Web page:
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Snobbish ice-maiden heiress Tracy Lord (Grace Kelly) invites gossip columnist Mike Connor (Frank Sinatra) and his photographer Liz Imbrie (Celeste Holm) to cover her upcoming wedding to dull and predictable George Kittredge (John Lund). The only reason they are invited, is as a pay off for an indiscretion by her philandering father (Sidney Blackmer). Tracy’s song-writer ex husband Dexter (Bing Crosby) is still in love with her and he makes sure he is close at hand as he organises the musicians (Louis Armstrong and band) for the wedding. Tracy has become the perfect society hostess and has forgotten she has feelings – until now that is.

Review by Louise Keller:
One of my all-time favourite musicals, High Society is one of those delightful romances that remain enjoyable, no matter how many times you have seen them. A remake of George Cukor’s 1940 The Philadelphia Story which starred Cary Grant, James Stewart and Katharine Hepburn, the joy of this 1956 film is the combination of a witty script and the sparkling performances from its compelling cast. To get us in the mood, first up there’s the six minute overture, which teases us with a medley of the highly contagious Cole Porter tunes, ending with ‘Who Wants to be a Millionaire’. Singing the title tune and acting as a kinda musical narrator is the sensational and gravel-voiced Louis ‘Satchmo’Armstrong, who blows his horn and, sings and mops his brow and thoroughly entertains us. ‘End of song, beginning of story’ says Satchmo as he puffs on a cigarette from the back of a bus with the other musicians, as they approach the lavish mansion in Rhodes Island where the story is set.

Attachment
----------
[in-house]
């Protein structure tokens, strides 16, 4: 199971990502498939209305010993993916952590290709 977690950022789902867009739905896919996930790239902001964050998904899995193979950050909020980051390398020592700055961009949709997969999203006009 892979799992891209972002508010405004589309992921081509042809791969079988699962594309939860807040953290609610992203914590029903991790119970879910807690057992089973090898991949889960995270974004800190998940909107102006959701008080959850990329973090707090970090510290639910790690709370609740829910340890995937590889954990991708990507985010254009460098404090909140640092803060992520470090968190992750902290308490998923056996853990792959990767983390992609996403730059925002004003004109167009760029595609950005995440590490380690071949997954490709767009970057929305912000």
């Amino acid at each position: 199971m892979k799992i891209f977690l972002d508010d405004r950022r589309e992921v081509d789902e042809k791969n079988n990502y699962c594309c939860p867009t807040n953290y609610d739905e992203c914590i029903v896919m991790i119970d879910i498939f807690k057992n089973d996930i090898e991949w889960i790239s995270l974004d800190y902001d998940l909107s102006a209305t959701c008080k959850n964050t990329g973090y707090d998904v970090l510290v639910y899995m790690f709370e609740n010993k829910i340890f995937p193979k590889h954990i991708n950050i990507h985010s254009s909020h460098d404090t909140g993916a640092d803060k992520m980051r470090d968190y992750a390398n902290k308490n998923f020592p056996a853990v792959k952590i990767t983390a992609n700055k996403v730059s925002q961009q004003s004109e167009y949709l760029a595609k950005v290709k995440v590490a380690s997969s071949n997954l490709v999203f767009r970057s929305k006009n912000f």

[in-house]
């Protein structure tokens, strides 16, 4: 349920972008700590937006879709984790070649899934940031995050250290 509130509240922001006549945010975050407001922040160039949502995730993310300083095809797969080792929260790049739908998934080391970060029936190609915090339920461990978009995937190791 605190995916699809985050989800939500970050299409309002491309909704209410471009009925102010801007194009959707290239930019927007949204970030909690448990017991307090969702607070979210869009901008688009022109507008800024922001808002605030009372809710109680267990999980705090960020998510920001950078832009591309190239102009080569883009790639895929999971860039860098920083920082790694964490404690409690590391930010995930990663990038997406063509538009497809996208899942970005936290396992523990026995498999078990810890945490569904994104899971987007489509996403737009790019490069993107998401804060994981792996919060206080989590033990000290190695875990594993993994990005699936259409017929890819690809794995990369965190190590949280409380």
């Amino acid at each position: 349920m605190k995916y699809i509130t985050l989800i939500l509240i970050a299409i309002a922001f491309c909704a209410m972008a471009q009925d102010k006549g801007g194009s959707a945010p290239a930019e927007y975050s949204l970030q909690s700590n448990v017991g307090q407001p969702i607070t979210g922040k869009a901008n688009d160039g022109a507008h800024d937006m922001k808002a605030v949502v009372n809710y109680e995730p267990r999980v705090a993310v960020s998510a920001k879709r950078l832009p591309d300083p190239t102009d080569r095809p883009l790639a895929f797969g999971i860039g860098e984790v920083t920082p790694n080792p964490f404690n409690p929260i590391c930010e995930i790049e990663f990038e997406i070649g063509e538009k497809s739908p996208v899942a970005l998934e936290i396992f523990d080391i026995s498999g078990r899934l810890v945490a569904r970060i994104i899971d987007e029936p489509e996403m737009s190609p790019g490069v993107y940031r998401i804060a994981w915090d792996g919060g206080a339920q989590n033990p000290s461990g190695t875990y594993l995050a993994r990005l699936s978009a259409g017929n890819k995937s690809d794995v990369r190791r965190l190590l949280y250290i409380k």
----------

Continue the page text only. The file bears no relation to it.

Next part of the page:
We get to know all the characters – the romantic Dexter, cynical Tracy and curious Mike who is not at all used to being around the rich and famous. ‘So far I’ve received 24 nut dishes and 16 icepicks,’ says the bride to be, to which her kid sister retorts ‘That should give you a rough idea of what people think of your next husband.’ The barbs come like sharp shooting bullets and so do the laughs as we enter the world of this mixed up bunch who toy with emotions almost as a hobby. Worth seeing just to goggle at Grace Kelly’s beautiful wardrobe, there are many highlights such as the haunting melodic ‘True Love’ sung by Crosby and Kelly. 

Things turn into a comedy of errors as cupid starts flinging arrows, but all’s well that ends well, in one of the most entertaining films of the era.

Celeste Holm hosts the feature called ‘Cole Porter in Hollywood: True Love’, which canvasses how the film came about, the songs of Cole Porter, how the film was cast, and about this being Grace Kelly’s final role before becoming a real life princess. Holm talks about all her co-stars and what they were like to work with. There’s archival footage and an anecdote about lunching with Kelly and Prince Ranier. Also featured on the DVD is a sweet cartoon called Millionaire Droopy, the story of a millionaire who leaves a fortune to his pet dog Droopy. But the other house pet, Spike, is not amused!

Published November 13, 2003

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(US) - 1956

CAST: Frank Sinatra, Grace Kelly, Bing Crosby, Celeste Holm, Louis Armstrong;

DIRECTOR: Charles Walters

SCRIPT: John Patrick (Philip Barry's play)

RUNNING TIME: 103 minutes

PRESENTATION: widescreen format; English 5.1

SPECIAL FEATURES: Celeste Holm hosts Cole Porter in Hollywood: True Love; Premiere Newsreel; audio-only radio ads; Cinemascope Cartoon Millionaire Droopy; Trailer; Trailer for Philadelphia; behind the scenes notes

DVD DISTRIBUTOR: Warner Home Video

DVD RELEASE: November 12, 2003

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